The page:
“Chiara Lubich has started a silent revolution which I do not hesitate to define as ‘anthropological’, given the personal and social consequences it has brought about.”
So said Professor Mark Borg when conferring the honorary degree in Literature and Psychology on Chiara Lubich at the University of Malta.
The great hall of the university was filled to capacity and there was also an overflow hall linked by closed circuit TV. Among the audience of 1,500 there were many civic and religious dignitaries including 6 ministers of state, 17 MPs from the two main political parties, the President of the Court, judges, the secretary of the Nationalist Party, the ambassadors of Italy, China and Tunisia, the bishop and the papal nuncio. The island’s press, television and radio were also present.

The Citation recognises “the significant contribution made by Chiara Lubich in the field of human thought” for two reasons: “she has translated the nucleus of the Christian message into both a practice and a research method and she has offered to humanistic disciplines, in particular, an original key for interpreting the essence of humanity. She has proposed a model for the spiritual life which respects the individuality of the person and the reciprocity of relationships with a positive valuation of suffering and of all that is negative in both personal and collective history. In this way she has helped cultivate an integral vision of the human person in the field of psychology.”

Rector of the University, Professor. Peter Serracino Inglott, defined Chiara Lubich’s teaching as “The way of psychological development towards full humanity”, which for the first time had examined the contribution of the spirituality of unity to psychology. She had traced its origins back to “that first spark which shot out at the height of the war: the discovery of God-Love” and then point by point, she drew out the connections with psychology. For example, having noted that “in psychology it is known that the fundamental need of a person is to be recognised for their own unique and unrepeatable identity,” Chiara Lubich told her experience of the discovery that God loves us: “The discovery and the acquired certainty that God wanted us to exist and loves us, and therefore that we are not an object of pure chance or blind fate, is the basis for that psychological certainty which gives meaning to our life …Only the certainty that God is love, also for you, gives you the strength to continually go out of yourself in order to live and love and create a social communion.”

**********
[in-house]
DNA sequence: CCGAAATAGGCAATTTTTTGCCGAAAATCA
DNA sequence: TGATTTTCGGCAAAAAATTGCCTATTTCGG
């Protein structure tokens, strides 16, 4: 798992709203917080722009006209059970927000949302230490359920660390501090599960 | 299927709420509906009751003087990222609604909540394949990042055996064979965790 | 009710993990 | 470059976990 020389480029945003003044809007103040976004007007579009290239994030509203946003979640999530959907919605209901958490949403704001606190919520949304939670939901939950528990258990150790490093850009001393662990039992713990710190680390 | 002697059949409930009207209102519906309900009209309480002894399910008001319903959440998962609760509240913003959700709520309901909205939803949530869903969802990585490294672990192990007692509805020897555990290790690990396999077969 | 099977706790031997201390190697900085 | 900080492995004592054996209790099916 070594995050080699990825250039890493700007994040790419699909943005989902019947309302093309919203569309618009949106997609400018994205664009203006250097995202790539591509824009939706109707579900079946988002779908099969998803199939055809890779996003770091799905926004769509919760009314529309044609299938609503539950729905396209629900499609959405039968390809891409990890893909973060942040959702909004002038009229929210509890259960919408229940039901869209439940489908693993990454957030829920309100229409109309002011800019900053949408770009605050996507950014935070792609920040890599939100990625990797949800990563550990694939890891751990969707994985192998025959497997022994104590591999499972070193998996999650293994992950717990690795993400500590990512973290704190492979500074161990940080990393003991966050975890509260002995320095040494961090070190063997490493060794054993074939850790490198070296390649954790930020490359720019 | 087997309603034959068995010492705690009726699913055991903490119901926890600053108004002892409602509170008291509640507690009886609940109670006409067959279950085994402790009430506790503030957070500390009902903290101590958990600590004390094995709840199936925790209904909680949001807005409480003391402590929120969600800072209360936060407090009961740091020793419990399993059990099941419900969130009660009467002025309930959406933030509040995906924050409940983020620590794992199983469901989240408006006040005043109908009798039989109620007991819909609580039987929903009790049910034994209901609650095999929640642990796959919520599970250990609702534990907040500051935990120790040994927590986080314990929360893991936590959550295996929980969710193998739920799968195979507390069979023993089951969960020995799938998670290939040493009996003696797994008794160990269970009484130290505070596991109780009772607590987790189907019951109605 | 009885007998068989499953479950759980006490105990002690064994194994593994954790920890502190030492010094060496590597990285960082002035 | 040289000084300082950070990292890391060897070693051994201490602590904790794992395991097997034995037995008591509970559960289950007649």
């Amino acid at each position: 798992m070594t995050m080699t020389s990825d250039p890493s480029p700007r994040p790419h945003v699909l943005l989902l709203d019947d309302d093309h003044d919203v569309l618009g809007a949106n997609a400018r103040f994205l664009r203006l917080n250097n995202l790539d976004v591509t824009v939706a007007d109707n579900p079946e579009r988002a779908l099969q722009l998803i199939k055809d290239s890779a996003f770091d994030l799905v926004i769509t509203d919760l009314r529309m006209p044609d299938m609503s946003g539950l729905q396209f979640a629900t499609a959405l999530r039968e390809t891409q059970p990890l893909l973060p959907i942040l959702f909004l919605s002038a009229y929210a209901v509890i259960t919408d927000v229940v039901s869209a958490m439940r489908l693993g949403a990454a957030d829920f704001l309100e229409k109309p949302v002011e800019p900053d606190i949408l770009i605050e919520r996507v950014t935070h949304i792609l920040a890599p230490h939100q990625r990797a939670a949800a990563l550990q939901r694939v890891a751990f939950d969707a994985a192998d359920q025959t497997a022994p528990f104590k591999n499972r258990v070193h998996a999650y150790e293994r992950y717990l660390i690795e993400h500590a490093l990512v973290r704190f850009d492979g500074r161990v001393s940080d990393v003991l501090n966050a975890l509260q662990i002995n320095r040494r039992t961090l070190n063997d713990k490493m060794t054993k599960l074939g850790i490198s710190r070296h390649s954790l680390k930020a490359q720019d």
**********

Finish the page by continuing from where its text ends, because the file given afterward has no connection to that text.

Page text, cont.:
“A great turning point: a psychology open to the Transcendent,” is how 70 professionals from the psychological sciences from various European countries expressed their feelings in a message to Chiara Lubich. And in order to cultivate the growth of the new seeds broadcast in this difficult field of psychological sciences, they held a convention the very next day. There were psychiatrists, psychologists and psychotherapists from various schools of thought (Freudian, Jungian, Adlerian, cognitive-behaviourist, systematic etc). Through sharing their personal reflections on Chiara Lubich’s talk and their own experiences in the field, they could see the seeds of a new psychology.
The impression of Herman Schweers, a German psychiatrist and psychotherapist, sums up the mood of the meeting: “I can see here a psycho-anthropological approach which could bear fruit not only in the various schools of psychology, but which could also enrich them, in the sense that they could be fully developed in order to serve the needs of men and women today: to live an interior unity with others, with society and with the Divine which each person carries within themselves.

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